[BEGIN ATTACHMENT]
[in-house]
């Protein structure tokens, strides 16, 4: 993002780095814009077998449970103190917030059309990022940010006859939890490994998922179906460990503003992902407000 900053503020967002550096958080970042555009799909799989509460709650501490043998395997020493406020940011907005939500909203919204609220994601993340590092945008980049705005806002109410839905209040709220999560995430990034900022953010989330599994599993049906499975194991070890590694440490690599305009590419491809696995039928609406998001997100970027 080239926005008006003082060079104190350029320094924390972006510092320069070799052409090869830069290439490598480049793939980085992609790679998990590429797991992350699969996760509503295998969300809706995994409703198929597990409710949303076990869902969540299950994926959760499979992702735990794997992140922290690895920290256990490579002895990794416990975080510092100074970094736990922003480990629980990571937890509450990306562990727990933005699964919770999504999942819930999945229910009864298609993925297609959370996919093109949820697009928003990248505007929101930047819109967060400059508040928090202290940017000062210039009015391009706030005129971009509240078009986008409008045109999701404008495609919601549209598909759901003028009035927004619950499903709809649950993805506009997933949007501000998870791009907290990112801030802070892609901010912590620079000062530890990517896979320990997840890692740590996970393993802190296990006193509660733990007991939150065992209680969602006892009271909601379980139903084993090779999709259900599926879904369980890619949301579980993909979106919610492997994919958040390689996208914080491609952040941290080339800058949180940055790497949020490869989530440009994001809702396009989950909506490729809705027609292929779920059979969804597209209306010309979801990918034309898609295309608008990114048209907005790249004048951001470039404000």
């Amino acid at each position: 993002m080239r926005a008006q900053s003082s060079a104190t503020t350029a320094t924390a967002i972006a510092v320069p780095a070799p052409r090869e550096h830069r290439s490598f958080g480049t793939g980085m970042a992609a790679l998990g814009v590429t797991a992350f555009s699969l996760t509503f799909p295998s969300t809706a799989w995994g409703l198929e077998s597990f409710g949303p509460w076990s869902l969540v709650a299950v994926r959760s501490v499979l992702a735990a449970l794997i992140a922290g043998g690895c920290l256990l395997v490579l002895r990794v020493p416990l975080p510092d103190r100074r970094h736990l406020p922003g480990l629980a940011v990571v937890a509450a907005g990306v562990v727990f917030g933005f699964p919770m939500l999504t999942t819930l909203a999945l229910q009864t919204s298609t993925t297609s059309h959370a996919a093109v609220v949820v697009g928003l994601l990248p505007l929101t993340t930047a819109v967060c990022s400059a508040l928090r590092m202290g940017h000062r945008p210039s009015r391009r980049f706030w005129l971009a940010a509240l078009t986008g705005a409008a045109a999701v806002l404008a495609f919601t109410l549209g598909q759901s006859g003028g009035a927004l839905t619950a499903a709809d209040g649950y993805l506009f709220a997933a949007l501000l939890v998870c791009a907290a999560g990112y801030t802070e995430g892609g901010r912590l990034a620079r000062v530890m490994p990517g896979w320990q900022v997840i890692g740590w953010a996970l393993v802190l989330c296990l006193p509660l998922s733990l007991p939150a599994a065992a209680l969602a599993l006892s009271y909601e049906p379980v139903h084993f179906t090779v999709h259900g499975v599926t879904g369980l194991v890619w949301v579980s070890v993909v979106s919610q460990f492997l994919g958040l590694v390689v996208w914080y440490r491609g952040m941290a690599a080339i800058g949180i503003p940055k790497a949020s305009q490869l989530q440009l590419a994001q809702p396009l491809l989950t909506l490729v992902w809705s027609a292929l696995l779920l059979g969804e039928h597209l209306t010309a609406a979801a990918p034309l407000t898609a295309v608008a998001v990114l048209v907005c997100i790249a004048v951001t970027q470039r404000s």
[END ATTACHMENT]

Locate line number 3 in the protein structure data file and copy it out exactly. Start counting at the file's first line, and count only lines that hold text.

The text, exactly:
């Amino acid at each position: 993002m080239r926005a008006q900053s003082s060079a104190t503020t350029a320094t924390a967002i972006a510092v320069p780095a070799p052409r090869e550096h830069r290439s490598f958080g480049t793939g980085m970042a992609a790679l998990g814009v590429t797991a992350f555009s699969l996760t509503f799909p295998s969300t809706a799989w995994g409703l198929e077998s597990f409710g949303p509460w076990s869902l969540v709650a299950v994926r959760s501490v499979l992702a735990a449970l794997i992140a922290g043998g690895c920290l256990l395997v490579l002895r990794v020493p416990l975080p510092d103190r100074r970094h736990l406020p922003g480990l629980a940011v990571v937890a509450a907005g990306v562990v727990f917030g933005f699964p919770m939500l999504t999942t819930l909203a999945l229910q009864t919204s298609t993925t297609s059309h959370a996919a093109v609220v949820v697009g928003l994601l990248p505007l929101t993340t930047a819109v967060c990022s400059a508040l928090r590092m202290g940017h000062r945008p210039s009015r391009r980049f706030w005129l971009a940010a509240l078009t986008g705005a409008a045109a999701v806002l404008a495609f919601t109410l549209g598909q759901s006859g003028g009035a927004l839905t619950a499903a709809d209040g649950y993805l506009f709220a997933a949007l501000l939890v998870c791009a907290a999560g990112y801030t802070e995430g892609g901010r912590l990034a620079r000062v530890m490994p990517g896979w320990q900022v997840i890692g740590w953010a996970l393993v802190l989330c296990l006193p509660l998922s733990l007991p939150a599994a065992a209680l969602a599993l006892s009271y909601e049906p379980v139903h084993f179906t090779v999709h259900g499975v599926t879904g369980l194991v890619w949301v579980s070890v993909v979106s919610q460990f492997l994919g958040l590694v390689v996208w914080y440490r491609g952040m941290a690599a080339i800058g949180i503003p940055k790497a949020s305009q490869l989530q440009l590419a994001q809702p396009l491809l989950t909506l490729v992902w809705s027609a292929l696995l779920l059979g969804e039928h597209l209306t010309a609406a979801a990918p034309l407000t898609a295309v608008a998001v990114l048209v907005c997100i790249a004048v951001t970027q470039r404000s």